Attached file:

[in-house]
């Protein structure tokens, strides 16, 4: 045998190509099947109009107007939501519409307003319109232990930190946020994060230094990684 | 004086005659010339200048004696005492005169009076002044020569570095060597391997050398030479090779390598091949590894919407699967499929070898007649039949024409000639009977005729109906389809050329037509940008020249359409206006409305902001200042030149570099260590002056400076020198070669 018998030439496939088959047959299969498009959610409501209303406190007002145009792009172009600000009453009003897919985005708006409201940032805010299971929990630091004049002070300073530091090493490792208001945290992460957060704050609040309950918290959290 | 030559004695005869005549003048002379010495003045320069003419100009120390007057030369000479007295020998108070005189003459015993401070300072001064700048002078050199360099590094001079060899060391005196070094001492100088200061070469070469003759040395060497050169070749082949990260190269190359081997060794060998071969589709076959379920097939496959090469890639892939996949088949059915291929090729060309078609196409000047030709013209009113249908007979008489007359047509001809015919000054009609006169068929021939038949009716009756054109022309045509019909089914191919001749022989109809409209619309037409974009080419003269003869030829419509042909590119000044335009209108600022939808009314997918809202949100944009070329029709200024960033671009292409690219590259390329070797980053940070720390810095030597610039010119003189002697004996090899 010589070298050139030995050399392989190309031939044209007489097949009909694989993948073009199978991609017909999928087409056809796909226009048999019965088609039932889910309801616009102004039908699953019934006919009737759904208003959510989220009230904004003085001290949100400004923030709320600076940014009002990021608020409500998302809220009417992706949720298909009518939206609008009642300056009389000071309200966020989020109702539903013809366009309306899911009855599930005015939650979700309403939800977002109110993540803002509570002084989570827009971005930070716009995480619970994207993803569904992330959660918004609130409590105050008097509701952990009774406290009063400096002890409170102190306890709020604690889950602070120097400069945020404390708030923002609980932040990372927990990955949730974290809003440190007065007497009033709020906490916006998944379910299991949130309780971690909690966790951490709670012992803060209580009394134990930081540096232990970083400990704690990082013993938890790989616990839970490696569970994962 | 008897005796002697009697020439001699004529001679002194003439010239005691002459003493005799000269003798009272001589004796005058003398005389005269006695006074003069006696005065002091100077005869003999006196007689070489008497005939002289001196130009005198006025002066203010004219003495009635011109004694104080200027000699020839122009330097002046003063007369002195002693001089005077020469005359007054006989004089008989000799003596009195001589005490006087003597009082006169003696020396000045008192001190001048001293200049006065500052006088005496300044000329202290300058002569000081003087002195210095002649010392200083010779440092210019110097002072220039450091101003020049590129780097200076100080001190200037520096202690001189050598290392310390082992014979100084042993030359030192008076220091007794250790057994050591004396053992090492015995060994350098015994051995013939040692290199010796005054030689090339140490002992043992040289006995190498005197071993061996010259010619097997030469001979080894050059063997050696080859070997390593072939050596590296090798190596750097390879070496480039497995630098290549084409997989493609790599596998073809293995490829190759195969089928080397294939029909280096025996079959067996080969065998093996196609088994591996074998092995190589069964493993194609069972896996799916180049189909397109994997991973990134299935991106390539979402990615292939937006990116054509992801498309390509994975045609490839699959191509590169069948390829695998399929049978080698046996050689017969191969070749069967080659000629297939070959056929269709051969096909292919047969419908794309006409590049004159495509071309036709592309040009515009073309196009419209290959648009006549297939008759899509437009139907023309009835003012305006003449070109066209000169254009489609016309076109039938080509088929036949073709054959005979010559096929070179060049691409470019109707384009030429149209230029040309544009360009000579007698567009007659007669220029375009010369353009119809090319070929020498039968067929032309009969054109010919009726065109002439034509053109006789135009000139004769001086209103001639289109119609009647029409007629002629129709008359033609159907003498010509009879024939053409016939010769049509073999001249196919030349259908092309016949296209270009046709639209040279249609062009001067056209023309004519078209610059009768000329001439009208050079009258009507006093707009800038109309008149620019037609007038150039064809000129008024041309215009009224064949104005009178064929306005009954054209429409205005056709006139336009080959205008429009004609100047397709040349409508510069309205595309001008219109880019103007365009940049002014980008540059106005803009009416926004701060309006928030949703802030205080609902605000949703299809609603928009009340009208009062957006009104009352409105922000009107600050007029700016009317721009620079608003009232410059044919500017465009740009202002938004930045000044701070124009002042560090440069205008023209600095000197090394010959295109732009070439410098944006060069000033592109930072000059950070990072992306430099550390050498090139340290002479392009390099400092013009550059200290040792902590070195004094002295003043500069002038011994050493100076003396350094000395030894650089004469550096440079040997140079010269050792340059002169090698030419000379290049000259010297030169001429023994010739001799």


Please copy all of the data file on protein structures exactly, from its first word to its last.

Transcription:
[in-house]
């Protein structure tokens, strides 16, 4: 045998190509099947109009107007939501519409307003319109232990930190946020994060230094990684 | 004086005659010339200048004696005492005169009076002044020569570095060597391997050398030479090779390598091949590894919407699967499929070898007649039949024409000639009977005729109906389809050329037509940008020249359409206006409305902001200042030149570099260590002056400076020198070669 018998030439496939088959047959299969498009959610409501209303406190007002145009792009172009600000009453009003897919985005708006409201940032805010299971929990630091004049002070300073530091090493490792208001945290992460957060704050609040309950918290959290 | 030559004695005869005549003048002379010495003045320069003419100009120390007057030369000479007295020998108070005189003459015993401070300072001064700048002078050199360099590094001079060899060391005196070094001492100088200061070469070469003759040395060497050169070749082949990260190269190359081997060794060998071969589709076959379920097939496959090469890639892939996949088949059915291929090729060309078609196409000047030709013209009113249908007979008489007359047509001809015919000054009609006169068929021939038949009716009756054109022309045509019909089914191919001749022989109809409209619309037409974009080419003269003869030829419509042909590119000044335009209108600022939808009314997918809202949100944009070329029709200024960033671009292409690219590259390329070797980053940070720390810095030597610039010119003189002697004996090899 010589070298050139030995050399392989190309031939044209007489097949009909694989993948073009199978991609017909999928087409056809796909226009048999019965088609039932889910309801616009102004039908699953019934006919009737759904208003959510989220009230904004003085001290949100400004923030709320600076940014009002990021608020409500998302809220009417992706949720298909009518939206609008009642300056009389000071309200966020989020109702539903013809366009309306899911009855599930005015939650979700309403939800977002109110993540803002509570002084989570827009971005930070716009995480619970994207993803569904992330959660918004609130409590105050008097509701952990009774406290009063400096002890409170102190306890709020604690889950602070120097400069945020404390708030923002609980932040990372927990990955949730974290809003440190007065007497009033709020906490916006998944379910299991949130309780971690909690966790951490709670012992803060209580009394134990930081540096232990970083400990704690990082013993938890790989616990839970490696569970994962 | 008897005796002697009697020439001699004529001679002194003439010239005691002459003493005799000269003798009272001589004796005058003398005389005269006695006074003069006696005065002091100077005869003999006196007689070489008497005939002289001196130009005198006025002066203010004219003495009635011109004694104080200027000699020839122009330097002046003063007369002195002693001089005077020469005359007054006989004089008989000799003596009195001589005490006087003597009082006169003696020396000045008192001190001048001293200049006065500052006088005496300044000329202290300058002569000081003087002195210095002649010392200083010779440092210019110097002072220039450091101003020049590129780097200076100080001190200037520096202690001189050598290392310390082992014979100084042993030359030192008076220091007794250790057994050591004396053992090492015995060994350098015994051995013939040692290199010796005054030689090339140490002992043992040289006995190498005197071993061996010259010619097997030469001979080894050059063997050696080859070997390593072939050596590296090798190596750097390879070496480039497995630098290549084409997989493609790599596998073809293995490829190759195969089928080397294939029909280096025996079959067996080969065998093996196609088994591996074998092995190589069964493993194609069972896996799916180049189909397109994997991973990134299935991106390539979402990615292939937006990116054509992801498309390509994975045609490839699959191509590169069948390829695998399929049978080698046996050689017969191969070749069967080659000629297939070959056929269709051969096909292919047969419908794309006409590049004159495509071309036709592309040009515009073309196009419209290959648009006549297939008759899509437009139907023309009835003012305006003449070109066209000169254009489609016309076109039938080509088929036949073709054959005979010559096929070179060049691409470019109707384009030429149209230029040309544009360009000579007698567009007659007669220029375009010369353009119809090319070929020498039968067929032309009969054109010919009726065109002439034509053109006789135009000139004769001086209103001639289109119609009647029409007629002629129709008359033609159907003498010509009879024939053409016939010769049509073999001249196919030349259908092309016949296209270009046709639209040279249609062009001067056209023309004519078209610059009768000329001439009208050079009258009507006093707009800038109309008149620019037609007038150039064809000129008024041309215009009224064949104005009178064929306005009954054209429409205005056709006139336009080959205008429009004609100047397709040349409508510069309205595309001008219109880019103007365009940049002014980008540059106005803009009416926004701060309006928030949703802030205080609902605000949703299809609603928009009340009208009062957006009104009352409105922000009107600050007029700016009317721009620079608003009232410059044919500017465009740009202002938004930045000044701070124009002042560090440069205008023209600095000197090394010959295109732009070439410098944006060069000033592109930072000059950070990072992306430099550390050498090139340290002479392009390099400092013009550059200290040792902590070195004094002295003043500069002038011994050493100076003396350094000395030894650089004469550096440079040997140079010269050792340059002169090698030419000379290049000259010297030169001429023994010739001799």